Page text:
Far Off Places - Texas Expat

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Just a quick note to point out that we’ve just launched the iOS version of Far Off Places, the magazine of written whimsy I help publish. The magazine’s app is available in both iPhone and iPad versions (I prefer the iPhone/iPod Touch version myself!); you can find it listed as Far Off Places under Newsstand, where it is (at the time of this writing) #1 on the U.S. and U.K. charts for literary journals.

Post-NAACL - Texas Expat

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Just setting off for home after my annual week of conferencing. This year it was NAACL rather than trusty old CogSci — and with a correspondingly tougher crowd as a result. I gave a talk on the second day to a (large) full room of computational linguists, computer scientists, and other and sundry NLP folk, which quite frankly went better than it had any right to do. Good questions, good feedback, and while I’m pretty sure that I lost half my audience the first time I uttered the phrase “cognitive plausibility” I felt like I kept the rest around long enough to at least leave ‘em with a solid introduction to the HRG algorithm.

And to my surprise I then spent the next day and a half fielding questions and generally getting interesting feedback. The best of these by far was from the chair of the session, who cornered me afterward to grinningly confess that, my talk had been “a very Mirella-ish piece of work.” I’m pretty sure that’s a good, if slightly mixed, thing. On the one hand it’s quite flattering to have my work identified as being on her level; on the other, it’s slightly galling to have my lack of a distinct personal style so neatly pointed out (“I was just waiting for the Mechanical Turk study at the end!”).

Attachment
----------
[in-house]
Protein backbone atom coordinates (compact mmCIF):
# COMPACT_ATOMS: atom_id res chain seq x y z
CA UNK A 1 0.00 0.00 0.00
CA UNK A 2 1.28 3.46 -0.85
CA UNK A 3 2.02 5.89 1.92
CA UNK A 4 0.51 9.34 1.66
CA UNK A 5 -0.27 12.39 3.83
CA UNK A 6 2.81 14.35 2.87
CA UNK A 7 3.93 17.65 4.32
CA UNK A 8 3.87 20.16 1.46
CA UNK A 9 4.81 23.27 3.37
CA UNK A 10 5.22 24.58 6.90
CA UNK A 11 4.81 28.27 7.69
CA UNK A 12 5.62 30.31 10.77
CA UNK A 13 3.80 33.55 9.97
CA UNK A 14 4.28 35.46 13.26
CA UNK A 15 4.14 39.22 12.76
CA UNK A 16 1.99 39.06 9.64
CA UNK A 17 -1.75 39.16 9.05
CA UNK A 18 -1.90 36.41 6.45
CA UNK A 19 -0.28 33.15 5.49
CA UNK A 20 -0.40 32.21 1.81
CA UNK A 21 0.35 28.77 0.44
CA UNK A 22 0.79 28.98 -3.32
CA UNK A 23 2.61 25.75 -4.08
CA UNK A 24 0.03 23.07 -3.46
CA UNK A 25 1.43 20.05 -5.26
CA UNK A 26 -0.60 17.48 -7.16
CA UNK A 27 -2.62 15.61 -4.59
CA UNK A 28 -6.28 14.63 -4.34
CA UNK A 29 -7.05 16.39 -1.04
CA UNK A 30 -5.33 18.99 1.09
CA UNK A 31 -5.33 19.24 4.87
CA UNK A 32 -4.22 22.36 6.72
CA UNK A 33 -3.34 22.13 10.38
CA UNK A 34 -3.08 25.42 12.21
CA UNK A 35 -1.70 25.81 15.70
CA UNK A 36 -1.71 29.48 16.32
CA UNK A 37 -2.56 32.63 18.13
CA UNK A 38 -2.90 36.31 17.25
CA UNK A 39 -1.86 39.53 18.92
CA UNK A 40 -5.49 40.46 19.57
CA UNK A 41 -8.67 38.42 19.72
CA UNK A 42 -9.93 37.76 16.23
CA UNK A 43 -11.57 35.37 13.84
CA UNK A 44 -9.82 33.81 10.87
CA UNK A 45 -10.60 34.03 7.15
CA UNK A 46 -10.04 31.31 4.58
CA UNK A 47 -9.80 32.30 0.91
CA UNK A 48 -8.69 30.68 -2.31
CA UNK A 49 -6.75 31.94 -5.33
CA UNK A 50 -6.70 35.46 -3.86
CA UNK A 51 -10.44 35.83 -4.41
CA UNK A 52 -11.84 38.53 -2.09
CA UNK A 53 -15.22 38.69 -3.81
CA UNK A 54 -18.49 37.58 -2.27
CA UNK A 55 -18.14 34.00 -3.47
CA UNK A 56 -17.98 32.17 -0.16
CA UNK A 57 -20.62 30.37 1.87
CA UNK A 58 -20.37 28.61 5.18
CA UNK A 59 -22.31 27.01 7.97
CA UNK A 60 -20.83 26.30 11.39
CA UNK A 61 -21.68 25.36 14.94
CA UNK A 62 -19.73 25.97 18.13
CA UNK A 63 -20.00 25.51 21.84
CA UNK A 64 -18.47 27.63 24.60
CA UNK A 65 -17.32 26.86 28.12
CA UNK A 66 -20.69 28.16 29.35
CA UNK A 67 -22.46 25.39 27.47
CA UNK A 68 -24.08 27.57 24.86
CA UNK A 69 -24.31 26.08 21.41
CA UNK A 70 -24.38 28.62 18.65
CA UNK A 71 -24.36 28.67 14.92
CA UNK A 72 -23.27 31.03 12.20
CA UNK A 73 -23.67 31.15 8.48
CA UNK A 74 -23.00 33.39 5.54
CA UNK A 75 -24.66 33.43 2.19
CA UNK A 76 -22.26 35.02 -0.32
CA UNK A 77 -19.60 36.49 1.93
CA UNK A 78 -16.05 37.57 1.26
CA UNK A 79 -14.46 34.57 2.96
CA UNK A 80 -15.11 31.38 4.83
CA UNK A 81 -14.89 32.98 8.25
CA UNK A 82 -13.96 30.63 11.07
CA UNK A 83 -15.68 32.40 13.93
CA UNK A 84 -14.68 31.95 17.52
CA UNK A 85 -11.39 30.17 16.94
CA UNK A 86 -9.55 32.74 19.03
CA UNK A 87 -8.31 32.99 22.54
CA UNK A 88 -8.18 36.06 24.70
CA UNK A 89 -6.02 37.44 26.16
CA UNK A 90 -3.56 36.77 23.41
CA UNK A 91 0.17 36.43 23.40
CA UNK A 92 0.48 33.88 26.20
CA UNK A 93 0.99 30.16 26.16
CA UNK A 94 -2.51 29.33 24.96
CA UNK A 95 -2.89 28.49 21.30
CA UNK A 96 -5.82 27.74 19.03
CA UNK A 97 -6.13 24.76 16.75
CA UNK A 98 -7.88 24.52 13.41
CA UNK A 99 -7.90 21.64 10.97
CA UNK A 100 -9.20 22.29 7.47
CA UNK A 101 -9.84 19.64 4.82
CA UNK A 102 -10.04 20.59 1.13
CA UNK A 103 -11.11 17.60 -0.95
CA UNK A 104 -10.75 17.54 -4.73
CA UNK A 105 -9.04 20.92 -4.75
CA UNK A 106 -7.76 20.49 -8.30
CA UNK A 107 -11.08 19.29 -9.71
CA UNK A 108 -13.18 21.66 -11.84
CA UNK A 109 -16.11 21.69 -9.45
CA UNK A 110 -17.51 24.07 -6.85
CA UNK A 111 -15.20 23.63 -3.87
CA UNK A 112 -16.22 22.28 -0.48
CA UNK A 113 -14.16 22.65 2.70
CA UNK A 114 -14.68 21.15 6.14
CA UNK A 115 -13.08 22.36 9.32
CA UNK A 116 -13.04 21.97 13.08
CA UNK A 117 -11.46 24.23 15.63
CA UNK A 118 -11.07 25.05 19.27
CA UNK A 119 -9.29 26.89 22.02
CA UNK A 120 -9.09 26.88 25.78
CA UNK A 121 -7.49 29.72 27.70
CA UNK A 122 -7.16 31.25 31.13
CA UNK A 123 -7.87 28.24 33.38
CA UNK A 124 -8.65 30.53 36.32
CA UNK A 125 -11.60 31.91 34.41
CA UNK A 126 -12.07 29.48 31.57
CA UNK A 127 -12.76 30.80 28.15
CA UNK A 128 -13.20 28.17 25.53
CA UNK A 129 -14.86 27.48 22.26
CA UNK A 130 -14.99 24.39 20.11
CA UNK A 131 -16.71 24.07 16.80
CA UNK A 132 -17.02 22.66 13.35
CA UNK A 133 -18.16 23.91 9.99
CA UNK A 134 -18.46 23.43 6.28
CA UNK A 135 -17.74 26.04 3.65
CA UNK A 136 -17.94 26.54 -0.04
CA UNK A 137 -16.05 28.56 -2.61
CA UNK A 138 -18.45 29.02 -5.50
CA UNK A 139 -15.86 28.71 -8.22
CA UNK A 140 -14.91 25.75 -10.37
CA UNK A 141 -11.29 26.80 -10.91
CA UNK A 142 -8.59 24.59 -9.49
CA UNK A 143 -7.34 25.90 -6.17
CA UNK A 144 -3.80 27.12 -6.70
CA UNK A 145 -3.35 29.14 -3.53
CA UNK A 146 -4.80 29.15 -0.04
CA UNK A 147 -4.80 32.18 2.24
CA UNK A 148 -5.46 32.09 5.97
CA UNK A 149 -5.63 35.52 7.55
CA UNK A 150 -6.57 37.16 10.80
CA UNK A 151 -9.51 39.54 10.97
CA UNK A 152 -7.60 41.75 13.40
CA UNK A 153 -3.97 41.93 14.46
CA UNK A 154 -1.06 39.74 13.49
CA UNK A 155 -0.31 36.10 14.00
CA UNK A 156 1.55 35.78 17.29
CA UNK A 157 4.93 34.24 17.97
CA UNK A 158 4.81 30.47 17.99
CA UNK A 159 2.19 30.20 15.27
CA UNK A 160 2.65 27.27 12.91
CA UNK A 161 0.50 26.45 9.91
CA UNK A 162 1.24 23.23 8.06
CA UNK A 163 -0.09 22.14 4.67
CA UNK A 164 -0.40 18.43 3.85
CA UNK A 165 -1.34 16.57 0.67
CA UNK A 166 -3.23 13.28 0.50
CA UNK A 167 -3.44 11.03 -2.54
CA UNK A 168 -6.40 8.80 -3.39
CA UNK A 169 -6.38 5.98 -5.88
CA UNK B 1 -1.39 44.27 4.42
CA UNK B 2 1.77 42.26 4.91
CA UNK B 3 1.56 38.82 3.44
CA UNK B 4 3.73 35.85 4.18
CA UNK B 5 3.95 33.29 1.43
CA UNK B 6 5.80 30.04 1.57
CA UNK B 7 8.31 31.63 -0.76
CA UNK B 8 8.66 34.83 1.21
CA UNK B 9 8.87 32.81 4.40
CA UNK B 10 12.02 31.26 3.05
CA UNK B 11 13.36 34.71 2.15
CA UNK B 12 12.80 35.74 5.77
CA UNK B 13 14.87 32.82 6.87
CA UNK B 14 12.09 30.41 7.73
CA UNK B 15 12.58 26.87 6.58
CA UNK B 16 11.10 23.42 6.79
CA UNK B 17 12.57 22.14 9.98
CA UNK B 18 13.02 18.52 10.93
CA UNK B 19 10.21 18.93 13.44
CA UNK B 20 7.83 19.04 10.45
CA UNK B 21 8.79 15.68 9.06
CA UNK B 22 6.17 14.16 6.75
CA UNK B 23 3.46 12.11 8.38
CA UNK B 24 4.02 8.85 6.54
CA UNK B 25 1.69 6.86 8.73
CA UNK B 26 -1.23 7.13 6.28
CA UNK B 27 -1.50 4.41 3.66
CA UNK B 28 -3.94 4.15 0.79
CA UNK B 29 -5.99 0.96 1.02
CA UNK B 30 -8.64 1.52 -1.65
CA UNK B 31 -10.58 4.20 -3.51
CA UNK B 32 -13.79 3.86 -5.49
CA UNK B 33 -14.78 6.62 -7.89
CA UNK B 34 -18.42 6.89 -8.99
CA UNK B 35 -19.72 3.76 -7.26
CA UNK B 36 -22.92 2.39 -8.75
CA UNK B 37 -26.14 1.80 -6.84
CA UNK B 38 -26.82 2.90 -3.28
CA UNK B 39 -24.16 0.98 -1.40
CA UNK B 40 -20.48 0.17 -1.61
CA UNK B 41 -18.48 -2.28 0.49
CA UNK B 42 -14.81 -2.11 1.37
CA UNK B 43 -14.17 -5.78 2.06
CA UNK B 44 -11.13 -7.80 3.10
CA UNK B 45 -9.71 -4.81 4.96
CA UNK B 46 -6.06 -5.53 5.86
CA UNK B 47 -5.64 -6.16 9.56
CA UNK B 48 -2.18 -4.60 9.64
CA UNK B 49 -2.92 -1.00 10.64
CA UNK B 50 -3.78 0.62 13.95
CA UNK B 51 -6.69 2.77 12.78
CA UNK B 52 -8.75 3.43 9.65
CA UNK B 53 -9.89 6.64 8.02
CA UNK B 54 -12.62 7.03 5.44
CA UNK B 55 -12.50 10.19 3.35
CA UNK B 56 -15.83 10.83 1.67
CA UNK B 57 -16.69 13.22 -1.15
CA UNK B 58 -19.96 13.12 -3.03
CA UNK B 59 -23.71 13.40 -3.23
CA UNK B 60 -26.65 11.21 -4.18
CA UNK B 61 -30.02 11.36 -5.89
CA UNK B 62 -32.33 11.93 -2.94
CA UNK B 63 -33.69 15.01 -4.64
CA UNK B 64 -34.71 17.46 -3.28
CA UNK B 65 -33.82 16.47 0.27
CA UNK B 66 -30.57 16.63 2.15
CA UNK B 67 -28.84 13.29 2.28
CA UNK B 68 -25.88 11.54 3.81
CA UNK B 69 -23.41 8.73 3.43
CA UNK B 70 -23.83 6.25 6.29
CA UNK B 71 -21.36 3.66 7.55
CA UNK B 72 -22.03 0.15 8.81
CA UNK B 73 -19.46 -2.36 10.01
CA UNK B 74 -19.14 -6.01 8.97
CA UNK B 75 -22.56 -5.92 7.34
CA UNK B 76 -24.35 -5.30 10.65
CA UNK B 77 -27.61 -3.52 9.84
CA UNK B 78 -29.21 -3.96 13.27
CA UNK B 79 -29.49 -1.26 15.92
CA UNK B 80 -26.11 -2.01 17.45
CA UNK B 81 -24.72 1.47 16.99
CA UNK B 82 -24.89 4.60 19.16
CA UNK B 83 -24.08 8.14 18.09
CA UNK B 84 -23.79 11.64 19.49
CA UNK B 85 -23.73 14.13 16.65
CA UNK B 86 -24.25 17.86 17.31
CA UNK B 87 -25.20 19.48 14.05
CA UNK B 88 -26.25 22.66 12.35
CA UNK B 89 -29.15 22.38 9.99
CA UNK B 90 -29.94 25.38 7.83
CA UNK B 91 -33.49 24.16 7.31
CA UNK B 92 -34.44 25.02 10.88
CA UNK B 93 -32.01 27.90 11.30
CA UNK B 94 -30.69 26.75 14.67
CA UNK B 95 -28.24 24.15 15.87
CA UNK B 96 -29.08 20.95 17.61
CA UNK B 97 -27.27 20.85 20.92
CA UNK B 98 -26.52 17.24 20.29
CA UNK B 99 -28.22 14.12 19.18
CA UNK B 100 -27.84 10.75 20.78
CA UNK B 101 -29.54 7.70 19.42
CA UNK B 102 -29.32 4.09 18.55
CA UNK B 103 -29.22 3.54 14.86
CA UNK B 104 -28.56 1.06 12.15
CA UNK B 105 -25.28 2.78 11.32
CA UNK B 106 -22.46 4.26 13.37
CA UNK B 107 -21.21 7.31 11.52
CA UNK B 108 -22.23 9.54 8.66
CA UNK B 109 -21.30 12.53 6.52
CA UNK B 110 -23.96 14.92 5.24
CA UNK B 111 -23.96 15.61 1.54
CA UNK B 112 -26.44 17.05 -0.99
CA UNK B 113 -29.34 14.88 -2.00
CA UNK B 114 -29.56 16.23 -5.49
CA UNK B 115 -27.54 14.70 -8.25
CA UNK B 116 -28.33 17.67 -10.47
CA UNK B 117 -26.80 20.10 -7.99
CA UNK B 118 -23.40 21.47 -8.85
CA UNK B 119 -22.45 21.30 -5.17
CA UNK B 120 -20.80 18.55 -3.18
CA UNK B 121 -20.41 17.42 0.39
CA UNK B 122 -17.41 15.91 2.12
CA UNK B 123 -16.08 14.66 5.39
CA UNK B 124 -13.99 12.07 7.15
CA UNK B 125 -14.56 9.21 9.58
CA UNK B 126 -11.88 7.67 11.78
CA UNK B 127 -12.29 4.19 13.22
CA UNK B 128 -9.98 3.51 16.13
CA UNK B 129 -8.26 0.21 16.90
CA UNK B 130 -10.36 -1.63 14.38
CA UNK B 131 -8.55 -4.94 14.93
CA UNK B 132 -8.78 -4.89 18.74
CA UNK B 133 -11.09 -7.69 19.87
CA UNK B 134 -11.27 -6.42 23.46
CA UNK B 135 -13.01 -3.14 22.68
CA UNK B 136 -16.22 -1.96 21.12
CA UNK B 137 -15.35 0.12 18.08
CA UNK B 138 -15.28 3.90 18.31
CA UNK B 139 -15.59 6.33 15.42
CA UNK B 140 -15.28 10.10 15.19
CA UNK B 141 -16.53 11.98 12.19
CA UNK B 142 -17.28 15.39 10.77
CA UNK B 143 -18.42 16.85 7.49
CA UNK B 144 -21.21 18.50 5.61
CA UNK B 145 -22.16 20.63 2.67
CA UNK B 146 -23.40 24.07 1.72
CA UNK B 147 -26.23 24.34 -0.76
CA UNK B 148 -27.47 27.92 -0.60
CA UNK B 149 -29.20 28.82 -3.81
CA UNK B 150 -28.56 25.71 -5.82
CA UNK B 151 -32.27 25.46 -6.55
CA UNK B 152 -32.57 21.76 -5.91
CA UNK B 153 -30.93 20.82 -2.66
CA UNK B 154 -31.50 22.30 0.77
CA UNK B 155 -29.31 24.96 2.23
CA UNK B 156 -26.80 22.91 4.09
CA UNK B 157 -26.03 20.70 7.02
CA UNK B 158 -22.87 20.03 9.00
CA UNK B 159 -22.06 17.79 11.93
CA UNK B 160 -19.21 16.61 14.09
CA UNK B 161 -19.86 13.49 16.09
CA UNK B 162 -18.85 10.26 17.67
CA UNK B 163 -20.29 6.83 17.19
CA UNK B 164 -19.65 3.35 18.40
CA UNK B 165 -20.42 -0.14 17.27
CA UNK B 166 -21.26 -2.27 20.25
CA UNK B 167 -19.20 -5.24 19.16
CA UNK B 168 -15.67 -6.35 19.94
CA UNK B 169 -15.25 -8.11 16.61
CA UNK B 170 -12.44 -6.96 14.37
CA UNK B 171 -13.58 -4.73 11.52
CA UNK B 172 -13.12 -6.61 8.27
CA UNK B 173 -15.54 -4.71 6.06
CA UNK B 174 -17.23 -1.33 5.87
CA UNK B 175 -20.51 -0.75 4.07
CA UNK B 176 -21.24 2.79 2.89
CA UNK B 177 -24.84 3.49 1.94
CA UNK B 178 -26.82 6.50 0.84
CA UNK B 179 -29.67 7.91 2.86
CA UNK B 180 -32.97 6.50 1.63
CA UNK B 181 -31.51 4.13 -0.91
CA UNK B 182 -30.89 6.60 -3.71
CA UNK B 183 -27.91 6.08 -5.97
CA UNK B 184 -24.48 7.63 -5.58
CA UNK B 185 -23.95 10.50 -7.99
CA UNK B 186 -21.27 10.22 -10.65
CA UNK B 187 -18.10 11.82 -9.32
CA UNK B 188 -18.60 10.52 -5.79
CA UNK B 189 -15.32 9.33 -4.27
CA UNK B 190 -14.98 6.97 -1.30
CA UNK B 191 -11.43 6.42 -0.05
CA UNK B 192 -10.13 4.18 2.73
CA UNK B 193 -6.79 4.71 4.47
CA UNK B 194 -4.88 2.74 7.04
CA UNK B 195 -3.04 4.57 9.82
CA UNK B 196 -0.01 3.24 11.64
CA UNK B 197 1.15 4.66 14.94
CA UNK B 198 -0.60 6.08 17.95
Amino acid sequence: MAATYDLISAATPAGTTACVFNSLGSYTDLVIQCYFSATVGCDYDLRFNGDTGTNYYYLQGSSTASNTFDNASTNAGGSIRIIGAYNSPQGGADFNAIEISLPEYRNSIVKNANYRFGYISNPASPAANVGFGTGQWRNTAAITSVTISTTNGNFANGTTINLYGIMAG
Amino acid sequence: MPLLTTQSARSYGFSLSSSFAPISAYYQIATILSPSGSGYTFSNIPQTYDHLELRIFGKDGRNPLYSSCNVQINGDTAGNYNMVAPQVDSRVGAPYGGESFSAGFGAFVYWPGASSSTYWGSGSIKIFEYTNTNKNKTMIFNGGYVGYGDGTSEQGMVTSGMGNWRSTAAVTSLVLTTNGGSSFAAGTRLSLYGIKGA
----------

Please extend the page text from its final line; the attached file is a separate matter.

Ah, well.

It was a pretty great conference all around, actually — I might be getting the hang of this business by now. I’ve collected a circle of conference-going friends, if naught else; a shout out to Alessandra, Marten, Yonatan et al. And three cheers for holding academic conferences in countries where beer is served in sensible quantities. Shame about Québécois breweries, though.

Convert for Alfred - Texas Expat

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One of my least favourite things in life is converting between units of measurement, especially when cooking. All my mum’s recipes use imperial units, you see, yet my kitchen’s supply of measuring widgets is exclusively metric. Constantly launching a web browser and running the conversion through Google is just tiresome — but having just made the switch from Quicksilver to Alfred, I decided to have a go at building an Alfred Extension to do quick unit conversions using Google’s calculator API.